The exceptions always prove the rule: before doing any sort of work for any kind of income, check with your Social Security Disability lawyer or other professional advocate and make sure that you are not taking the Social Security Administration’s guidelines at face value to your future detriment. Failure to comply with the SSA's regulations may result in cessation of disability benefits.

Comments

i wanted to know if the trial work program will accept any type of new business. Do they have guidelines on how your business plan is set up?

Hi Danny,
yes and no. You will simply need to set a goal with the SSA representative who handles your case. If the new business helps you reach your goal, you can set up a trial work period. Your goal can be to reach a new level of education, hit a certain income, preform a certain job, etc.

I just did my 2015 tax reporting. I lost $3,000 doing the ride-sharing, Uber.
I did the Net Earning Self Employment(NESE)calculation which arrived at $760 per month. Monthly earnings I had was not consistent.

Last year, I reported my earning for May which exceeded the the Substantial Gainful Activity(SGA) at $1090 for 2015. It is only one month that went above the SGA amount.

I reported that earning to the Social Security office and it counted it as one trial month. After doing the NESE calculation, I think it should be uncounted toward the trial month. Can I undo this?

Thank you.

Hi Nancy,
It's unlikely that you can "undo" one trial work period. So long as you don't have nine over the next few years, you should be fine.

I am confused. I was told that I can make up to $1130 while on SSDI, but the trial work period is $810 a month? I have already used up my trial work period, which ended way back in December of 2015. I have pretty much made over $810 every month since then, and I have reported all my earnings to social security. I was also told by social security that I can make up to $1130 a month and still receive my benefits, but I am thrown off by the trial period maximum being $810. So can I make up to $1130 a month on disability, or $810? I have made over $810 after my trial work period for the last year every month, but they have not stopped my payments.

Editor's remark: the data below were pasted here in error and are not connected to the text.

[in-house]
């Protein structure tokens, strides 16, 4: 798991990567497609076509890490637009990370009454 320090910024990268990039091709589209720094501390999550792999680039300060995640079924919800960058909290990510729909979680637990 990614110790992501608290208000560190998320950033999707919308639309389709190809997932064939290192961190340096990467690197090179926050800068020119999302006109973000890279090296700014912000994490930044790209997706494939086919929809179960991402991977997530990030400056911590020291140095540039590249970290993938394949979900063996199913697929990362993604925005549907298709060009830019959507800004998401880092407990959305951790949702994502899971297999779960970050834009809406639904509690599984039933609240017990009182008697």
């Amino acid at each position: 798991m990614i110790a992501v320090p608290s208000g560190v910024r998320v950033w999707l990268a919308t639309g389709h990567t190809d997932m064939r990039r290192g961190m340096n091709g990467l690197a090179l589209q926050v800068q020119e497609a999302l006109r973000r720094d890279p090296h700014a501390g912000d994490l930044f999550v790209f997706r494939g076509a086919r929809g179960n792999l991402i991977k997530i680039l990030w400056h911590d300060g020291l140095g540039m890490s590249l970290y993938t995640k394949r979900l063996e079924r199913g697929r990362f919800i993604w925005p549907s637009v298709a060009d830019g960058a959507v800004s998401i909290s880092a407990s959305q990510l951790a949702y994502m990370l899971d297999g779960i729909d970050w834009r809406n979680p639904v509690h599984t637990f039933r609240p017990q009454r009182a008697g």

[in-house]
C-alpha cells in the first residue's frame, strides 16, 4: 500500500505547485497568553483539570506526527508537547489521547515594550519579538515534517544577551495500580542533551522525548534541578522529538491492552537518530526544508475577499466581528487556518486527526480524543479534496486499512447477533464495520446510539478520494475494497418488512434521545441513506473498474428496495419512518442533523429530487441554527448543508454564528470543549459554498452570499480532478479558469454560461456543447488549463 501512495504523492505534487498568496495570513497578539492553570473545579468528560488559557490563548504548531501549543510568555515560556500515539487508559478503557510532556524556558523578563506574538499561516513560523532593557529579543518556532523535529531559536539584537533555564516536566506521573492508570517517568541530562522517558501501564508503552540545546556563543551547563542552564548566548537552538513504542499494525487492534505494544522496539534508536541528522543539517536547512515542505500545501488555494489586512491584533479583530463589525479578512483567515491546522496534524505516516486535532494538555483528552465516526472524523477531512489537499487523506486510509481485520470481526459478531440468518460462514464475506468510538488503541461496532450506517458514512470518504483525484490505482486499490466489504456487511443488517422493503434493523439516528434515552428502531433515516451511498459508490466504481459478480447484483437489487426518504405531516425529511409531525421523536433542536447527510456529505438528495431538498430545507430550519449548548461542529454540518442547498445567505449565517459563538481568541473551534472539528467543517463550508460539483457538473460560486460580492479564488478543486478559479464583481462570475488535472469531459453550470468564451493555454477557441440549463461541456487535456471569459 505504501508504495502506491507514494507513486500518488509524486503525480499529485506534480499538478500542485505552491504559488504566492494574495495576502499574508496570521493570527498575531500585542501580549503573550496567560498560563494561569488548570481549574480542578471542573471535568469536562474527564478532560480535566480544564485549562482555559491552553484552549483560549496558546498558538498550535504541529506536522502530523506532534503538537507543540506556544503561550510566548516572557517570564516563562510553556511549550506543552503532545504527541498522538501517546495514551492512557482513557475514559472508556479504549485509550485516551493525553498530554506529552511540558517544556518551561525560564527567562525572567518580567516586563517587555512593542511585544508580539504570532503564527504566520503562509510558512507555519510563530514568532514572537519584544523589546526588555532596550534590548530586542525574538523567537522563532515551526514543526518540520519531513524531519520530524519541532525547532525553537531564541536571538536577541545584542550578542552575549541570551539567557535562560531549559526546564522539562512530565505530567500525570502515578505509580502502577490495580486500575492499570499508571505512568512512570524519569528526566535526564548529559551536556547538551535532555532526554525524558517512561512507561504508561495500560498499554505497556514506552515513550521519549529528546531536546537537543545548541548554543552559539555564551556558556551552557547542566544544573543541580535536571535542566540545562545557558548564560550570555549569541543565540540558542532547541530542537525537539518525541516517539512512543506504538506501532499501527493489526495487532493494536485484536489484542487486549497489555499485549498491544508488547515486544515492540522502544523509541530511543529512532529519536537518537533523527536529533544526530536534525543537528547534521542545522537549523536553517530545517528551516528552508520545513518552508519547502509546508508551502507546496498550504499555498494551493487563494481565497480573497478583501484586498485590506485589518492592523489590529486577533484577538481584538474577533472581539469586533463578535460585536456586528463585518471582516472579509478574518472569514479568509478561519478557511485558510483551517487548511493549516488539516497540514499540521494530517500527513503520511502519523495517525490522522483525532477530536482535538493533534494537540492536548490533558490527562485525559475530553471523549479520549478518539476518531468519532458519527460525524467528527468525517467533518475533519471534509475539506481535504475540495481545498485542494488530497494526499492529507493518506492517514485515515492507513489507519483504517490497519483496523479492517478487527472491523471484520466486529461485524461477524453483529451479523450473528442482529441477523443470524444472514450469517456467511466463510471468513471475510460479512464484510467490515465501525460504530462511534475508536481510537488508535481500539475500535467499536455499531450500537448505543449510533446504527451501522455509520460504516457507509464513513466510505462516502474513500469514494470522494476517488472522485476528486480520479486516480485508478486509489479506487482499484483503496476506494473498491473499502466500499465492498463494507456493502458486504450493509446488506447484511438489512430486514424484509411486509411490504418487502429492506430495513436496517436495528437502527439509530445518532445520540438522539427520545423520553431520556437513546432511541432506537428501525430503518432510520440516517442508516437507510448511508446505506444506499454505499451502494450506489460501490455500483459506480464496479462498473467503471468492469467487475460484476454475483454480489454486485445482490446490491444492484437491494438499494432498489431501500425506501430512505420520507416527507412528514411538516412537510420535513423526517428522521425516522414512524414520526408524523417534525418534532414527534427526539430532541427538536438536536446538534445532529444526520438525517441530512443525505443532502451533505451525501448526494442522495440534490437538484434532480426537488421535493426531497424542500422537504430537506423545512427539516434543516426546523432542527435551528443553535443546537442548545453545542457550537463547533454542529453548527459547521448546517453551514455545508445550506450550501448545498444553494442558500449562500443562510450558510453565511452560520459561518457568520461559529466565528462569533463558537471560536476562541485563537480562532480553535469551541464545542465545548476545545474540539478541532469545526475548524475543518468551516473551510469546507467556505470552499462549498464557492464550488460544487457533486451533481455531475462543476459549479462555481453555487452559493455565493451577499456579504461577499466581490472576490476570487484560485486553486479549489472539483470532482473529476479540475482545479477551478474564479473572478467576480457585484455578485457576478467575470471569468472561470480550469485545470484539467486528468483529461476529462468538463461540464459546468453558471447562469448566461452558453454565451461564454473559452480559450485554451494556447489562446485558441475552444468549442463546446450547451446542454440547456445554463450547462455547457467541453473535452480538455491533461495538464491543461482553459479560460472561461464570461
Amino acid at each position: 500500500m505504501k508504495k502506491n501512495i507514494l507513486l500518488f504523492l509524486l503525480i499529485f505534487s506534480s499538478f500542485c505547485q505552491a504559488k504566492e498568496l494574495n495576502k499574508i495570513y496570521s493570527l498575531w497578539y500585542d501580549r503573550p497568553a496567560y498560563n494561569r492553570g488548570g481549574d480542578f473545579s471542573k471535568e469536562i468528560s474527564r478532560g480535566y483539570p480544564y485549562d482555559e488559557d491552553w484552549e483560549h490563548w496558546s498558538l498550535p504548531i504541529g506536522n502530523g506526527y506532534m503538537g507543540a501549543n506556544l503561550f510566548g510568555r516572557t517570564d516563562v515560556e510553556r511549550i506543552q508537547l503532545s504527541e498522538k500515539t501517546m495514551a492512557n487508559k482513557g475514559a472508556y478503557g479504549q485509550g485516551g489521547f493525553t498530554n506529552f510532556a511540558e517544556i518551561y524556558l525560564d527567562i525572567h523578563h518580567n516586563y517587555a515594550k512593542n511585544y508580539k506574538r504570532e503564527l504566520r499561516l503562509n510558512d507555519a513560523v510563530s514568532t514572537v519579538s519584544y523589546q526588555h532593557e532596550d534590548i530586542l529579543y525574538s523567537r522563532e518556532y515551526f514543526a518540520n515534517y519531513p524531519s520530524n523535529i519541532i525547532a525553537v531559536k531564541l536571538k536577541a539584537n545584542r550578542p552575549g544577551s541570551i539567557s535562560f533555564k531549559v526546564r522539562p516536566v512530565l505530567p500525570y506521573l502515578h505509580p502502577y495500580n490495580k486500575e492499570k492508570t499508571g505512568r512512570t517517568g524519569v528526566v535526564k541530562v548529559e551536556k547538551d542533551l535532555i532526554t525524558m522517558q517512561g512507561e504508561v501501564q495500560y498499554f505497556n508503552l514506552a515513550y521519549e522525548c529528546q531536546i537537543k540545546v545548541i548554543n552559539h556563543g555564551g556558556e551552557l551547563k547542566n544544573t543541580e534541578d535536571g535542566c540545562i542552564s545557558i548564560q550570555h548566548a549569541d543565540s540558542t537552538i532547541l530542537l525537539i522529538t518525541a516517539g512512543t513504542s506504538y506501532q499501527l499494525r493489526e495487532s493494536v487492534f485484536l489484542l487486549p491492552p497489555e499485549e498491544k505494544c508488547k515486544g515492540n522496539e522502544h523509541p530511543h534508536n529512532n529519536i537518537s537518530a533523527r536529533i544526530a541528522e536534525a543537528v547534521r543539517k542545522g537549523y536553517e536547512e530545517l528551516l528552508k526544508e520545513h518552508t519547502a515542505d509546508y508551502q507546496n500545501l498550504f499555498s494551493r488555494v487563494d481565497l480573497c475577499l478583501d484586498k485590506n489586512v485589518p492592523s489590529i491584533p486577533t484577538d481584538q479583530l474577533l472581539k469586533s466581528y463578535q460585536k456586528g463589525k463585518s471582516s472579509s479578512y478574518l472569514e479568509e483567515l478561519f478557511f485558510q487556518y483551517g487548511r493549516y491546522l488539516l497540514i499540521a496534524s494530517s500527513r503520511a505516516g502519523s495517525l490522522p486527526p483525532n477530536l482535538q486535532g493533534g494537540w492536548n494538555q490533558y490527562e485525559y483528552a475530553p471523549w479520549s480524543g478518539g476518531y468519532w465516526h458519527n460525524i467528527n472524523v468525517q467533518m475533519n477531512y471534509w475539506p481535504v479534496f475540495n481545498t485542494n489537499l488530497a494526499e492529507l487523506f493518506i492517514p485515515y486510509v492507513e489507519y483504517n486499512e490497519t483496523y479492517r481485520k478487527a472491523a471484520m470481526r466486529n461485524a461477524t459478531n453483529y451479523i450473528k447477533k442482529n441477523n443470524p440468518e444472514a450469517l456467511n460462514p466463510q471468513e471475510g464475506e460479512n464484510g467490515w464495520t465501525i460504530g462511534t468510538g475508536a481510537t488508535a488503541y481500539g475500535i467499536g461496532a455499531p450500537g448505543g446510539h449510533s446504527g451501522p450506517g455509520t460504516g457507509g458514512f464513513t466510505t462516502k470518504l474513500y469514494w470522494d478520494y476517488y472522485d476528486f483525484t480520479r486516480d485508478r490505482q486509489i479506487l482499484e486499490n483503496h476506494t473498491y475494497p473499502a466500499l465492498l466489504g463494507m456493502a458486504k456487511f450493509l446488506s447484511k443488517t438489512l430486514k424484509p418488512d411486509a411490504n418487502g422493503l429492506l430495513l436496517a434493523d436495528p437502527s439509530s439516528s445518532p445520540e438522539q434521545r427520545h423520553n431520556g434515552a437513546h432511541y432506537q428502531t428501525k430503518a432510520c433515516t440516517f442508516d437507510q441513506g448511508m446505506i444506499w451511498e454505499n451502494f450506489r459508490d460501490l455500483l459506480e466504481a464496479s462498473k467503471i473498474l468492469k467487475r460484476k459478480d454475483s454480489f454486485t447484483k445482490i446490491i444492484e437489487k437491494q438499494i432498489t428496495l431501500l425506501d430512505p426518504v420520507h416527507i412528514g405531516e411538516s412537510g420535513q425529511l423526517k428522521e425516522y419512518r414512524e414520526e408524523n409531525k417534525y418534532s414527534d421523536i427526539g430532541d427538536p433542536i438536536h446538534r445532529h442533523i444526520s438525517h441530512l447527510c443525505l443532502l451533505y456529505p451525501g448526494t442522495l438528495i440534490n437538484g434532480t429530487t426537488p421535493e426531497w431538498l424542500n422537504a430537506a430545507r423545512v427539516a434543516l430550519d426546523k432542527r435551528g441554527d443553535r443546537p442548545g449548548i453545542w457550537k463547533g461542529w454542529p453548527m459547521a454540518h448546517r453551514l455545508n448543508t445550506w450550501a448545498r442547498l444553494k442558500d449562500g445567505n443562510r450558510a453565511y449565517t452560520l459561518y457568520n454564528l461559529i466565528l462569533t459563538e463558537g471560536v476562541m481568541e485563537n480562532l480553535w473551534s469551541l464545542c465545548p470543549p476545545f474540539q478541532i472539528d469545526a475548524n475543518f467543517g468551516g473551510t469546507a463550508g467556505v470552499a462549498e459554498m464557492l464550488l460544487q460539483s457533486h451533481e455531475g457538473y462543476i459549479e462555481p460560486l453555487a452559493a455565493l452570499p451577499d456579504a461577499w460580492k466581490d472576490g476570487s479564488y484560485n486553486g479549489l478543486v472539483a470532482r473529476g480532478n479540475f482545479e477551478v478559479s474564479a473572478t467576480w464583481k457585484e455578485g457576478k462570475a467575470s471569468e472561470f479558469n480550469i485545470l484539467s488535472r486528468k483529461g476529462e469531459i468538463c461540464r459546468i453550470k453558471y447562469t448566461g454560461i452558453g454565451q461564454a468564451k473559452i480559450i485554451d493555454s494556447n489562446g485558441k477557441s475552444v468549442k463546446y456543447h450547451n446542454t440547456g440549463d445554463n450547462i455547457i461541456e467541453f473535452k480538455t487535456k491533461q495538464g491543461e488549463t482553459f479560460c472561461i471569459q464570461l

Hi,
Since you have completed the Trial work period, you will still be eligible for benefits if you do not earn more than the SGA amount in any given. So yes, you can make over the $810 amount, but not the $1,130 monthly SGA amount.

My husband is recovering from brain cancer and is currently cancer free. He is receiving disability and is on a trial work period. If he is successful after the nine months will he have to pay back the disability payments he is now receiving? We do send in and report his paystubs to SSA every two weeks. He recently was hospitalized with kidney stones and has surgery and was off a week of work.

Hi Angela,
SSDI benefits are disability insurance payments, and as such you do not have to repay them, unless you had not informed them of a change in income or disability status that would have changed your eligibility for those benefits and they had overpayed you.